The UN Security Council had a number of options available to help resolve the East China Sea dispute. Most of these would be difficult to enforce, difficult to approve, or both. Negotiations have frequently had weak enforcement systems. International rulings have often gone ignored. Stronger measures such as imposing sanctions or deploying peacekeepers were likely impossible for the council to approve given China’s Security Council veto power. Given the high potential for a stalemate in the Security Council over this issue, members would have to carefully consider how the council could be most effective. 

The UN Security Council could consider the following options:

Call for negotiations to reduce tensions

The UN Security Council could direct China and Japan to negotiate in an attempt to resolve the situation peacefully, perhaps using a mediator. The United Nations could use its leverage to persuade Beijing and Tokyo to reduce their military forces in the region. The United Nations could encourage greater communication between the two countries’ militaries to avoid unintended incidents.

This option would be the least ambitious, yet it would be the most likely to gain the approval of member states. Calling for negotiations would offer a way to respond quickly to the situation at hand.. However, this option could not guarantee that China and Japan would respond to such a call. Security Council members would need to consider how they could ensure that these negotiations succeeded where past talks had failed. If negotiations were successful, the UN Security Council would also need to consider what monitoring and enforcement measures it could adopt. 

Refer the dispute for international arbitration

If China and Japan could not come to a peaceful agreement alone, the United Nations could adopt a resolution referring the matter to a third party for settlement. (This could be the United Nations’ International Court of Justice, or an independent body such as the Permanent Court of Arbitration). This option could prove more contentious among Security Council members than a call for negotiations. In particular, China could be reluctant to agree to arbitration. Security Council members would need to consider how, if at all, they could persuade China not to veto this option.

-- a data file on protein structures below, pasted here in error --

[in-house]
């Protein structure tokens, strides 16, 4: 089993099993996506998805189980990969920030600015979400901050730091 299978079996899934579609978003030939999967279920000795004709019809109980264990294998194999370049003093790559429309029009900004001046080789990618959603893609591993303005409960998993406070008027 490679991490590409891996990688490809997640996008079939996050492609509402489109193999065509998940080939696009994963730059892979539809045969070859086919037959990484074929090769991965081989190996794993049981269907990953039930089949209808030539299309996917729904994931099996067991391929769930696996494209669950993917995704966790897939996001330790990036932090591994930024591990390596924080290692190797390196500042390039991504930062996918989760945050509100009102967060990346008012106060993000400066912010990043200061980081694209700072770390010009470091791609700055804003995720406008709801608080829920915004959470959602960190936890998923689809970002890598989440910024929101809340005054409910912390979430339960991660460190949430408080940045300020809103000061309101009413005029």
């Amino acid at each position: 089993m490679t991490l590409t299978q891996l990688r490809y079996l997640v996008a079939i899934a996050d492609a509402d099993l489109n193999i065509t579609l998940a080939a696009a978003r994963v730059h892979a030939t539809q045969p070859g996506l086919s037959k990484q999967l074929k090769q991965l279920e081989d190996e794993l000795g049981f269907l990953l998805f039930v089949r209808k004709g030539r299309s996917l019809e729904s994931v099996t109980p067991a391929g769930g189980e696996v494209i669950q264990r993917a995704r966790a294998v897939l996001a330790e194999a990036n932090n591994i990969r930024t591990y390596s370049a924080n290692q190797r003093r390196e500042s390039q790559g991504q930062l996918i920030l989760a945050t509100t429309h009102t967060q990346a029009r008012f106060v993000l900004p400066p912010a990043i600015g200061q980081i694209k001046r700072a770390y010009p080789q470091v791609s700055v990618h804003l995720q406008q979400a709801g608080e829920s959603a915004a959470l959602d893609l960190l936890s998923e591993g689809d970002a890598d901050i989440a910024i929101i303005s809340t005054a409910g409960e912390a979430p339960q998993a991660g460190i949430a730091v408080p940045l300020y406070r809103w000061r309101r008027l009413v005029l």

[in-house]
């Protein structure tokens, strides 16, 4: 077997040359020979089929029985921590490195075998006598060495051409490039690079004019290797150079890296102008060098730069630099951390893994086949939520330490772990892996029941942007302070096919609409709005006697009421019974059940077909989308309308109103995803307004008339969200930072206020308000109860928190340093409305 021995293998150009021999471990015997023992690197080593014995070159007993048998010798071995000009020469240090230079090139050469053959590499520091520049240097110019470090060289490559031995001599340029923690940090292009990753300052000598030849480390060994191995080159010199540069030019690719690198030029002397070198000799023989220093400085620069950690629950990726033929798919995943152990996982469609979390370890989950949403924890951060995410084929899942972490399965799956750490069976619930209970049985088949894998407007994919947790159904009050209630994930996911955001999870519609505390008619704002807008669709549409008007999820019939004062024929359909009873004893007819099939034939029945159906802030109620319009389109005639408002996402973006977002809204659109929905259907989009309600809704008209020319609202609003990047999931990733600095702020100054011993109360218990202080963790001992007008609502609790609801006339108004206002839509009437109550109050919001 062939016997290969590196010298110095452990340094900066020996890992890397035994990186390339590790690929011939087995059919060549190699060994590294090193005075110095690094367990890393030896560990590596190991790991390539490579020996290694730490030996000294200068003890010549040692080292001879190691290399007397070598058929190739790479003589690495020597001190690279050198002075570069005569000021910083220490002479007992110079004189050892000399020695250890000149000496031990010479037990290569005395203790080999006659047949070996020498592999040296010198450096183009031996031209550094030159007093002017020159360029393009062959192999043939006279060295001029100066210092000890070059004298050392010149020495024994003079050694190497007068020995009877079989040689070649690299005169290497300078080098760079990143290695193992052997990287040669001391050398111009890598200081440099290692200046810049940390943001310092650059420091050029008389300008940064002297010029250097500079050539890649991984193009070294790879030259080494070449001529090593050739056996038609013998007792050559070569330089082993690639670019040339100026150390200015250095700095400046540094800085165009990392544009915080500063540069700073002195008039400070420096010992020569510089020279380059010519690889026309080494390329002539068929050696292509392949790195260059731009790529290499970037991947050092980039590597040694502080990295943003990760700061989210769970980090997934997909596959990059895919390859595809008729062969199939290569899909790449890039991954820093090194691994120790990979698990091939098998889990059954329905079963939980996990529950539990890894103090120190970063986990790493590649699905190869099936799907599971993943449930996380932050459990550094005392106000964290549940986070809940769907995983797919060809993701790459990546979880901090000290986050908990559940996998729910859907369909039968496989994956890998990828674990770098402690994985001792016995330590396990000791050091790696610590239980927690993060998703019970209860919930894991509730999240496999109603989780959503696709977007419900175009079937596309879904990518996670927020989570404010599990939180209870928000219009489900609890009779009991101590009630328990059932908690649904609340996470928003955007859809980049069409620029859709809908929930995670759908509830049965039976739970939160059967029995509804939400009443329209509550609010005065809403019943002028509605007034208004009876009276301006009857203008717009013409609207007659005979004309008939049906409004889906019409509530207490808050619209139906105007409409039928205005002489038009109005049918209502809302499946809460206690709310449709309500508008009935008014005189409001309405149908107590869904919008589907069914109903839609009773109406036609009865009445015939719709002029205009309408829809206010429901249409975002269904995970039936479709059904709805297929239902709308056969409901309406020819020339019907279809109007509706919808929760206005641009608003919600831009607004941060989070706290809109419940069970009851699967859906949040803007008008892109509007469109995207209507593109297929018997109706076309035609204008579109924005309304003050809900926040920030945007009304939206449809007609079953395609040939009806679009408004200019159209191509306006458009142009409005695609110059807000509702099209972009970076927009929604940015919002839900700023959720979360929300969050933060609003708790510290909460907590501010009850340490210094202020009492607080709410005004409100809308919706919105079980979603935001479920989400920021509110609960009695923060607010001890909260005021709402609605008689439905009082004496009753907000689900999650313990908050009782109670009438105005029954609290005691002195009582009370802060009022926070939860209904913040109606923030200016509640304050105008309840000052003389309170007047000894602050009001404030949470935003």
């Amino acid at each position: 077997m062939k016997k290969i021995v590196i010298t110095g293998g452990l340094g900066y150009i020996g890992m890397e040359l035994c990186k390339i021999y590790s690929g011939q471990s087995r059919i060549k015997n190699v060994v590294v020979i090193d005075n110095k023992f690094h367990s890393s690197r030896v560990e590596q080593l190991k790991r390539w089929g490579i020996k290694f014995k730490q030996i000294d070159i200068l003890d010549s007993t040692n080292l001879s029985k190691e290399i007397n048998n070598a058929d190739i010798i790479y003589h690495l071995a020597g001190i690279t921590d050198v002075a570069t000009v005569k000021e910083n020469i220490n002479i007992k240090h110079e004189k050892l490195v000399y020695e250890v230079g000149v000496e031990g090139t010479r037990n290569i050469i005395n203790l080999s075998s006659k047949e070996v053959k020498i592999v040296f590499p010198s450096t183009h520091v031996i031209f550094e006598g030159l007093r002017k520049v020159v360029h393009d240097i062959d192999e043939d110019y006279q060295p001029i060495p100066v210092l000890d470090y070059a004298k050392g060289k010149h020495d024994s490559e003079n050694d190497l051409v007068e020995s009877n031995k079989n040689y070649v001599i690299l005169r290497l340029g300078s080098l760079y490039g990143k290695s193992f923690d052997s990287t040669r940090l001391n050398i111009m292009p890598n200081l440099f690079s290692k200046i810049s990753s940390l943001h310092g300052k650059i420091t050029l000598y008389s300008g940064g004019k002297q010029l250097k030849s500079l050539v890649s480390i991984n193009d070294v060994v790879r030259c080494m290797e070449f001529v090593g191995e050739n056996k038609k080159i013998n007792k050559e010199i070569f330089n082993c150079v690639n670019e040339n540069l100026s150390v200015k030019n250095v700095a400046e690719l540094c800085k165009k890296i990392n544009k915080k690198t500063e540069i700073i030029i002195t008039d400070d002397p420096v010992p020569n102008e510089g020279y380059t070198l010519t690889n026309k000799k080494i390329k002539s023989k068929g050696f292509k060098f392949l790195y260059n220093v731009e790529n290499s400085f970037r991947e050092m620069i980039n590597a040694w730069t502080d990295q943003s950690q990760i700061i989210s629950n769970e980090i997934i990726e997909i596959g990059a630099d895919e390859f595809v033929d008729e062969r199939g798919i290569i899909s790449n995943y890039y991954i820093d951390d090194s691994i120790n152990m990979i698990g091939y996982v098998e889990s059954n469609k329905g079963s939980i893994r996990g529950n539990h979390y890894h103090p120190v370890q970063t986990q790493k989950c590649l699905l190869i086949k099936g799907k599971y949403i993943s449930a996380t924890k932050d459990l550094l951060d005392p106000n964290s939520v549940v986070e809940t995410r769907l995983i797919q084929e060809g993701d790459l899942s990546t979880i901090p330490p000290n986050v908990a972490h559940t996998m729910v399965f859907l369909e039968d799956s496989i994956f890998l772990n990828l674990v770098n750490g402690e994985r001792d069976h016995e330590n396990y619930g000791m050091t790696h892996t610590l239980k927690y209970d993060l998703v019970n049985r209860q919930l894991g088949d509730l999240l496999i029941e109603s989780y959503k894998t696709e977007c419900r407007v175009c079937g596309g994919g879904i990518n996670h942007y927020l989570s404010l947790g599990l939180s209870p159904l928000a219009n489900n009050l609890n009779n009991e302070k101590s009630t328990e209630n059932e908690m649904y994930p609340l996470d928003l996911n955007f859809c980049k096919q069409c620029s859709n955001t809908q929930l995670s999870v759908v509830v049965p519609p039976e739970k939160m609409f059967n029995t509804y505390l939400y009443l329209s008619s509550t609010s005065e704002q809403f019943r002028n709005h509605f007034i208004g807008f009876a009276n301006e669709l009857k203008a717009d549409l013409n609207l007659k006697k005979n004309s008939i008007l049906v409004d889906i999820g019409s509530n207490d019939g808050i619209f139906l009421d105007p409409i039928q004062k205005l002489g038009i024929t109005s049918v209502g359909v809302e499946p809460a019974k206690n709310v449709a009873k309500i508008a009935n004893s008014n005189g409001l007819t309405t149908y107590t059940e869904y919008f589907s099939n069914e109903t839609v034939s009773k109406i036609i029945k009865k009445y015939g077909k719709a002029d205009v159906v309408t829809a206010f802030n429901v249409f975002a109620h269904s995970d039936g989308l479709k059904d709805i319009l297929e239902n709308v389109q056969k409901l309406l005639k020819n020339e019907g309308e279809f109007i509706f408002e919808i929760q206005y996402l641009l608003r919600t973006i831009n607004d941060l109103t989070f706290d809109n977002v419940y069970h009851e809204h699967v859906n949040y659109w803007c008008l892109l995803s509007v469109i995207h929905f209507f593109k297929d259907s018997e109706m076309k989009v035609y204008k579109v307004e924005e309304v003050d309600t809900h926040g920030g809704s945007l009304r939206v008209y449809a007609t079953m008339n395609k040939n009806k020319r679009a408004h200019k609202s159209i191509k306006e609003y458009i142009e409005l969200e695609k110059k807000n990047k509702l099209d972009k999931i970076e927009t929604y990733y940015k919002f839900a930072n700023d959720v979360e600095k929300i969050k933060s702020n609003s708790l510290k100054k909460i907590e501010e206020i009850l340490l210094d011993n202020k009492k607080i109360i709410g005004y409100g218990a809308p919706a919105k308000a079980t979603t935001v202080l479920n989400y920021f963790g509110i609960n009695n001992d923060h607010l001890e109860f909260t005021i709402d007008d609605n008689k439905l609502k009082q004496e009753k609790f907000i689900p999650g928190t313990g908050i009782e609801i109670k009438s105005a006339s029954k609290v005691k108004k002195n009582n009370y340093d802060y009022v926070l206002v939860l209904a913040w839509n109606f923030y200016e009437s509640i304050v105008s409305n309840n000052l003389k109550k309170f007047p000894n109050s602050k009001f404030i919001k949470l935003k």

International arbitration could provide a legitimate forum for the dispute to be settled. However, if the Security Council decided to refer the dispute to any international body for arbitration, members need to be aware of the lack of enforcement mechanisms for any decision. China has rejected previous rulings against it in territorial disputes and could do so in this case as well. Furthermore, cases can take years to resolve, and the lack of immediate action could allow the dispute to escalate. This option would avoid certain risks that other options pose but could also signal a weak UN commitment to stability in the region.

Authorize military action to prevent escalation

The United Nations could adopt a resolution authorizing military action by the United States or other outside powers to prevent escalation of the dispute between China and Japan. This action could entail military forces from a third country conducting military patrols in the East China Sea to keep Japanese and Chinese forces separate. This could possibly prevent further incidents, and prevent escalation. However, involving military personnel in the dispute carries significant risks. The increase of military presence in the region could raise the chances of an accident or miscalculation. Any military response would need to be effectively communicated to both Chinese and Japanese military forces in the area to minimize the risk of an unintended incident.

This option would be extremely difficult to implement, as China would likely veto any measures that could harm its national interests. Military actions involving outside powers, especially the United States, would likely not gain Chinese approval. Security Council members would need to consider what, if anything, they could do to persuade China to willingly allow outside military forces into waters it claims as part of its territory.

No action

The Security Council could decide it is unable to take meaningful action in the East China Sea in light of conflicting interests among council members. In this case, Security Council members could issue a presidential statement expressing concern about the situation but ultimately leave action up to individual countries. If the situation worsened, however, this decision could give rise to criticisms of the Security Council for failing to take action on a growing threat to international peace and security.